My name is Sannion. I came by it through an accident back in 1999, but I no longer believe that there was anything at all accidental in my naming. The latest confirmation came just a couple days ago while flipping through a book on the decipherment of Linear B. The reason why I picked up this hefty tome – which I doubt had been checked out for decades, as there was a thick coating of dust on it – is because it contained a translation of what may be the earliest reference to Sannion in Greek or any other language. You see, I am named after a shepherd who lived at Pylos during the Mycenaean era. I first found out about him in Carl Kerenyi’s Dionysos: Archetypal Image of Indestructible Life. When I initially read Kerenyi’s book I completely misunderstood the paragraph where he talks about Sannion. I assumed that this was an epithet belonging to Dionysos in his role as a phallic deity, and that the farmer had simply been named after him.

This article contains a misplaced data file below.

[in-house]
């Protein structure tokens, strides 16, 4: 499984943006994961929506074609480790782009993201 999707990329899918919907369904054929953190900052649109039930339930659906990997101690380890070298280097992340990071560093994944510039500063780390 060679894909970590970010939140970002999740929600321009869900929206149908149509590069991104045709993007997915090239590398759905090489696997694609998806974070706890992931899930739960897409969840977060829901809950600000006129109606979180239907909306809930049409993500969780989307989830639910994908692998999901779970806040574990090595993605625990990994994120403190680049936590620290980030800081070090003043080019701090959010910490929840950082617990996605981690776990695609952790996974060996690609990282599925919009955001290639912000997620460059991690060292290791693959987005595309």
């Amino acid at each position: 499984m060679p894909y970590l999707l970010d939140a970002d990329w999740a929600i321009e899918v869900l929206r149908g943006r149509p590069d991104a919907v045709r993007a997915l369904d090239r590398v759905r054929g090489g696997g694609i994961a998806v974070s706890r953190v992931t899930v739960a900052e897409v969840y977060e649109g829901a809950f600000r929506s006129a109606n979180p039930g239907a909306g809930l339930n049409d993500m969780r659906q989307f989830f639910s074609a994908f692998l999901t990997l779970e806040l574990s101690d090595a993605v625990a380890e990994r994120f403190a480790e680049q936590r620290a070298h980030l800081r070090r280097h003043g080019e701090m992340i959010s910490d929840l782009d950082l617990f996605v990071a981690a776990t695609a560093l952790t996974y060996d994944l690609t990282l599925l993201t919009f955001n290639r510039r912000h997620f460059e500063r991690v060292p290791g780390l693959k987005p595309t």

Early in 1999 I purchased my first computer and set it up so that I could access the internet. Not knowing any better – it was ’99 after all – I got an account with AOL, and since one of the primary reasons that I had acquired the computer was so that I could participate in the Hellenic community, which was primarily centered around newsgroups and e-mail lists at the time, I wanted my screen-name to reflect my devotion to Dionysos. I tried a dozen or so different Dionysian handles and all of them were already taken. Ditto with a variety of epithets and allonyms, until I was starting to despair that I’d have to settle for SexyBeast69 or something equally atrocious. Then the name “Sannion” came unbidden into my mind, I tried it out, and sure enough no one else had taken it. For the first couple months I considered it merely a screen-name, having dispensed with religious names altogether while still a Wiccan. (That was largely due to saddling myself with something so asinine that it shames me to contemplate it to this day: there are less than five people in the world who ever knew my Wiccan name, and I’ve sworn all of them to secrecy.) However, even though I continued to sign my e-mails “H. Jeremiah Lewis” people insisted on referring to me and thinking of me as Sannion. This troubled me a bit at the time, since it is generally not considered good form in Greek religion to name a person directly after a deity, seeing as it invites unfavorable comparisons and all. Theophorics that adapted a name and were intended to honor the god (such as Herodotos “Gift of Hera” or Pythogeneia “descended from [Apollon] Pythios”) were not only acceptable but quite commonplace in antiquity – but you almost never find someone straight out named Zeus or Ares. What could I do? The name had stuck by that point, and I doubted that people would go along with it even if I went through all of the trouble of acquiring a new screen-name and updating my e-mail lists, etc. On the other hand, did I really want to go around presumptuously claiming the name of the god as my own? Well, it occurred to me that before I took any drastic action I should make certain that the name was, in fact, problematic and so I cracked open Kerenyi and to my intense surprise and gratitude I read the following on page 71: